Spices Grown in Sri Lanka – by Dr. R. S. Kularatne
Sri Lankans use many spices in preparation of their major meals specially known as rice and curry. Chilies are the highest consumed spice as like as in many other Asian countries. Although chilies are grown in Sri Lanka, it is not common to produce dried red chilies which are used as a spice. Rather, chilies are used as green chilies in order to flavor their curries. Yet, Sri Lanka is very famous for valuable spice production and has many historical events related to spices. Following are major spices grown in Sri Lanka.
Botanical name: Cinnamomum Zeylanicum Blume, Synonym- C. verum J. Presl
Sinhala Name: Kurundu
Tamil Name: Karuwa
Sri Lanka is the largest producer and exporter of true cinnamon in the world and Cinnamon believed to be originated in the central part of Sri Lanka. This has been evident by seen wild species of cinnamon in that region. However, Cinnamon has subsequently been introduced to coastal areas and now most of the cinnamon cultivations are concentrated to coastal areas of Galle and Matara Districts. Bark of the cinnamon tree is the major component used as a spice and leaves is used for oil distillation. Cinnamon quills, cinnamon powder, bark oil, leaf oil are the major products produces out of cinnamon plant. Cinnamon bark is used in Sri Lankan cooking as a spice.
Botanical name: Piper nigrum L.
Sinhala Name: Gammiris
Tamil Name: Milahu
Pepper is commonly known as “King of the spice” is the second largest spice commodity in the world trade, next to chilli. It also is the second important spice crop grown in Sri Lanka, first being the cinnamon. Pepper cultivations are distributed in wet and intermediate zones in Sri Lanka from sea level up to about 1000m above sea level. It believes that pepper originated in India and spread to other parts of the world. Many wild species pepper are seen in natural jungles of Sri Lanka. Therefore, we suspect that pepper may have also been originated in Sri Lanka. Black pepper is the main product of pepper while white pepper, pepper oleoresin, pepper oil, pepper souse and preserved pepper berries are some of the other products made out of pepper.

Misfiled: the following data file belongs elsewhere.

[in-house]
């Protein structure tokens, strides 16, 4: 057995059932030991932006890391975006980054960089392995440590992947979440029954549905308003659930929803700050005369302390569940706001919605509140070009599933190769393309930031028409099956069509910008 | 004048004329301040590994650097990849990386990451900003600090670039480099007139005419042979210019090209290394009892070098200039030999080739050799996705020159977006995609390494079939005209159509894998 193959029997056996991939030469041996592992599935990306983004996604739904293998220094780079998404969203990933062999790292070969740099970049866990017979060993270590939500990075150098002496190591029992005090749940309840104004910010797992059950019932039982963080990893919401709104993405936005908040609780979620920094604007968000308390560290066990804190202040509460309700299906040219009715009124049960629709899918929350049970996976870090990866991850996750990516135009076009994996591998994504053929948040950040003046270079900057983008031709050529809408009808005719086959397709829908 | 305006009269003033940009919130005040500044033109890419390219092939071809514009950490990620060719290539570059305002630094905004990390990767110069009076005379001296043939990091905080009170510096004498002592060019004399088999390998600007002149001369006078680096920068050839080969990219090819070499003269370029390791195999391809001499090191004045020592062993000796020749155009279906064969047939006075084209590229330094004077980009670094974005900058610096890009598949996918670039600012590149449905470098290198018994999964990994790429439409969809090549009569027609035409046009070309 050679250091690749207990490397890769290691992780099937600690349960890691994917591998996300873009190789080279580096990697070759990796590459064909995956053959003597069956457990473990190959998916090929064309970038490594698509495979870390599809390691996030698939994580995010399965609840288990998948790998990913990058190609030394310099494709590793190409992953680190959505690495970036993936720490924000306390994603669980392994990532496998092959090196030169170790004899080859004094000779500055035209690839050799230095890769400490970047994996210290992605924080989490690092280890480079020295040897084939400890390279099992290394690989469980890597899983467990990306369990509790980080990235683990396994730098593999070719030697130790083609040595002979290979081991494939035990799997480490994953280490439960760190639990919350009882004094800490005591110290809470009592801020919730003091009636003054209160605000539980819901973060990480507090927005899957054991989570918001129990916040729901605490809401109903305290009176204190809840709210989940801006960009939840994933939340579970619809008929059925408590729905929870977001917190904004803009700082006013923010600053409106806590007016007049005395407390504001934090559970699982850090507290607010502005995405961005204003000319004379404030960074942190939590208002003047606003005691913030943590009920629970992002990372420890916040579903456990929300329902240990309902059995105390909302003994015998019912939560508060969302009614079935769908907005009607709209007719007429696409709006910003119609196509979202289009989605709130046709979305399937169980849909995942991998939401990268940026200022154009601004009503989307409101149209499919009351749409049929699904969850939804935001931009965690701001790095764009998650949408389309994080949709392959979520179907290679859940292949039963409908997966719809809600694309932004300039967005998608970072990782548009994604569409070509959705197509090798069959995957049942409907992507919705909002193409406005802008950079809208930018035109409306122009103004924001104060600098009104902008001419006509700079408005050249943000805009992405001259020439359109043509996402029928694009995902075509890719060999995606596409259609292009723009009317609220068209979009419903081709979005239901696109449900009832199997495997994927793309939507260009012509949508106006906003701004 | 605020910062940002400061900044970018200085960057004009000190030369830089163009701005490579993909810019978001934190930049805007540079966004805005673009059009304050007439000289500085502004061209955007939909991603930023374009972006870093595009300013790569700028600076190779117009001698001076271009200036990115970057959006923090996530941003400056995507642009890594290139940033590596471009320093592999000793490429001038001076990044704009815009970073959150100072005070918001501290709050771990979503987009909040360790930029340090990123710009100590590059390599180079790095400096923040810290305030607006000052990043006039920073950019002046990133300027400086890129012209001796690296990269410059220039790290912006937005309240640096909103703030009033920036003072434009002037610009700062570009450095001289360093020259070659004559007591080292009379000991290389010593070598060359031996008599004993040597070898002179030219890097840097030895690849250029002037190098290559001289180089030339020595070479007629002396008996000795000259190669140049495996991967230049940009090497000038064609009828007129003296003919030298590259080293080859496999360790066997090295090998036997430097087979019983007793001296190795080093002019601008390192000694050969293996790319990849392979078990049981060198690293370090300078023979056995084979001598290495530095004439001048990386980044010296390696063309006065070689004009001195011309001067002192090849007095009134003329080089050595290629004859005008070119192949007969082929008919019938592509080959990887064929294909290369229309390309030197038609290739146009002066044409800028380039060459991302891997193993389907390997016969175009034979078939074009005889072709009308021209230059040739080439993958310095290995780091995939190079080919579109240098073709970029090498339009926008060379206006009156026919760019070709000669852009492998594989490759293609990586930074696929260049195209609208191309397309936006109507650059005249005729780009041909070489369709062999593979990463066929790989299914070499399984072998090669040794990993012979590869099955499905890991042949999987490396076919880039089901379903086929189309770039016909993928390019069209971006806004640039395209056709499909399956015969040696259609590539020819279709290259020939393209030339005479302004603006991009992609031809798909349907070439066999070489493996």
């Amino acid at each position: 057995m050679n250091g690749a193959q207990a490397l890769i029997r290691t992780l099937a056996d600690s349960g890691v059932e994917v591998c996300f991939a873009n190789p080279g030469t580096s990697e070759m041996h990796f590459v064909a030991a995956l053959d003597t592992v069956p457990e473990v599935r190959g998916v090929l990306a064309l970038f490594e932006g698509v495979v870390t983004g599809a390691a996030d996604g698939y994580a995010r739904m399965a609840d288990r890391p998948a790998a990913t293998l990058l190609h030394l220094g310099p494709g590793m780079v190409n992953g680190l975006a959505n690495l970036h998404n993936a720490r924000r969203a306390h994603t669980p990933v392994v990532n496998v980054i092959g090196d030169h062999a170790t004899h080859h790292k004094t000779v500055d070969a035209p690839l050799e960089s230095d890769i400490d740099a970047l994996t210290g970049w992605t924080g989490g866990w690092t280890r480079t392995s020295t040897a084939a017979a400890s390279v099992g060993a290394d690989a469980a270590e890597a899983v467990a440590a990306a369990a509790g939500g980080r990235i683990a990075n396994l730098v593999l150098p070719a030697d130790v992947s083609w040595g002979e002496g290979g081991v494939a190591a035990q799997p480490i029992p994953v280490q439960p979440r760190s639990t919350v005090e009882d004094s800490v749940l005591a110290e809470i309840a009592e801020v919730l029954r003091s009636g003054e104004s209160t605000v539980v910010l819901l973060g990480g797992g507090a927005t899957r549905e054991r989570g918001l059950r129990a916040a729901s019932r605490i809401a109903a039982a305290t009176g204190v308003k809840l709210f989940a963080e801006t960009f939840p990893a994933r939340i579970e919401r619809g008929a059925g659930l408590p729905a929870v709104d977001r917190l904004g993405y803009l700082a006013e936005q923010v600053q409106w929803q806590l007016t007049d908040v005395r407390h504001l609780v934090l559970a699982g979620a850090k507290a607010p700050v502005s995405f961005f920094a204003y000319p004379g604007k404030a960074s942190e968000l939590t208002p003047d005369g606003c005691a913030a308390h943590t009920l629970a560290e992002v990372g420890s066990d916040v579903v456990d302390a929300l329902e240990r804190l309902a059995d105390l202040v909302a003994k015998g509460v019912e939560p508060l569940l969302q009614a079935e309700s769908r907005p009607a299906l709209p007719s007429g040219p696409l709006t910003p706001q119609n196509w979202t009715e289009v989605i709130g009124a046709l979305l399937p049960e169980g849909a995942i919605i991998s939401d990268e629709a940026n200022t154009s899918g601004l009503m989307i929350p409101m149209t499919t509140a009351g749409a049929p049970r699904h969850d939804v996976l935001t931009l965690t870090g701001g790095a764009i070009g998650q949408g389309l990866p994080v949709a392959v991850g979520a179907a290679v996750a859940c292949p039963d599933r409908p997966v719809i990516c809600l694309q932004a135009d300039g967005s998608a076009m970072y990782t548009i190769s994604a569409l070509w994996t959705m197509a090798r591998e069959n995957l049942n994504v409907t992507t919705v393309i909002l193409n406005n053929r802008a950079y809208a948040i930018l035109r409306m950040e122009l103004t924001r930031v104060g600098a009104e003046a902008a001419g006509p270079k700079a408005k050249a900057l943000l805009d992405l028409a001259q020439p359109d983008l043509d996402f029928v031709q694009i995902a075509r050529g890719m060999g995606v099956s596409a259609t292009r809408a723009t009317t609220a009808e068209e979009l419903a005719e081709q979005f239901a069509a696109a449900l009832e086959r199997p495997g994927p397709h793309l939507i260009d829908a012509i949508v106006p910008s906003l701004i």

Botanical name: Elettraria cardamomum(L.) Maton nigrum
Sinhala Name: Enasal
Tamil Name: Ealam
The dried fruit of Cardamom is comely Known as “Queen of spices”. The origin of cardamom is India and Sri Lanka is one of the cultivating countries. This is a crop grown in high elevations under high forest canopy with a well distributed rainfall over 2500mm. There are three types of cardamom suitable to cultivate in different elevations. Malabar type has prostrate fruiting branches (panicles) and cultivated in lower elevations between 500-1000m from sea level. Mysore type has erect panicles while Vazukka type produces semi-erect panicles. Both these types are grown in elevations over 1000m. Dried fruit is the main product of cardamom and cardamom oil is extracted from seeds.
Botanical name: Syzygiumaromaticum (L.) Merr. & L.M. Perry
Sinhala Name: Karabu
Tamil Name: Karaambu
Clove is Native to the Malucca Islands in Indonesia and has been introduced to other parts of the world. Although it has been cultivated in many countries, Zanzibar is the largest producer of clove in the world as at present. Clove has cultivated in areas of having average annual rainfall of 1750-2500mm. Dried fully matured unopened flower buds is the product of clove and clove oil is extracted from these dried flower buds.
Botanical name: Myristica fragrans Houtt.